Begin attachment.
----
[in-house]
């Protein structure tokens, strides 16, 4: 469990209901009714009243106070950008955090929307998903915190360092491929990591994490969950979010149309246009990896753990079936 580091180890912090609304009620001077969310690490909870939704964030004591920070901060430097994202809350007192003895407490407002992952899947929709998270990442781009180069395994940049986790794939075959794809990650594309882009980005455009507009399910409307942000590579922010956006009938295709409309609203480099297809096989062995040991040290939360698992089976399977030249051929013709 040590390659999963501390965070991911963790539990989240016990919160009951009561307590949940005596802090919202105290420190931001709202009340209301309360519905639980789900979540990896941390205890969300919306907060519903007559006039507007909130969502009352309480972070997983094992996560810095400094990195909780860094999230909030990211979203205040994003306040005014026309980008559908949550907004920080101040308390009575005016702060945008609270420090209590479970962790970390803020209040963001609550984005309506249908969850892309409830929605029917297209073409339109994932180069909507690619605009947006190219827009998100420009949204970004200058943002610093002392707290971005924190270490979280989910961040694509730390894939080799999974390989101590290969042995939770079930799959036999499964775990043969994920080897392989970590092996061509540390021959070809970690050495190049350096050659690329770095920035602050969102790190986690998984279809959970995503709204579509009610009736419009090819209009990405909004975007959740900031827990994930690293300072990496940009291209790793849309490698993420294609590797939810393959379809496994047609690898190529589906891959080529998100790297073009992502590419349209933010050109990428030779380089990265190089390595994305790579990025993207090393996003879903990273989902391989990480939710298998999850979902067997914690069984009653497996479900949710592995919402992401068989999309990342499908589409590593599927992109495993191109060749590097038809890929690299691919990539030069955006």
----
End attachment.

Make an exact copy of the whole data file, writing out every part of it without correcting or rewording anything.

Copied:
[in-house]
């Protein structure tokens, strides 16, 4: 469990209901009714009243106070950008955090929307998903915190360092491929990591994490969950979010149309246009990896753990079936 580091180890912090609304009620001077969310690490909870939704964030004591920070901060430097994202809350007192003895407490407002992952899947929709998270990442781009180069395994940049986790794939075959794809990650594309882009980005455009507009399910409307942000590579922010956006009938295709409309609203480099297809096989062995040991040290939360698992089976399977030249051929013709 040590390659999963501390965070991911963790539990989240016990919160009951009561307590949940005596802090919202105290420190931001709202009340209301309360519905639980789900979540990896941390205890969300919306907060519903007559006039507007909130969502009352309480972070997983094992996560810095400094990195909780860094999230909030990211979203205040994003306040005014026309980008559908949550907004920080101040308390009575005016702060945008609270420090209590479970962790970390803020209040963001609550984005309506249908969850892309409830929605029917297209073409339109994932180069909507690619605009947006190219827009998100420009949204970004200058943002610093002392707290971005924190270490979280989910961040694509730390894939080799999974390989101590290969042995939770079930799959036999499964775990043969994920080897392989970590092996061509540390021959070809970690050495190049350096050659690329770095920035602050969102790190986690998984279809959970995503709204579509009610009736419009090819209009990405909004975007959740900031827990994930690293300072990496940009291209790793849309490698993420294609590797939810393959379809496994047609690898190529589906891959080529998100790297073009992502590419349209933010050109990428030779380089990265190089390595994305790579990025993207090393996003879903990273989902391989990480939710298998999850979902067997914690069984009653497996479900949710592995919402992401068989999309990342499908589409590593599927992109495993191109060749590097038809890929690299691919990539030069955006």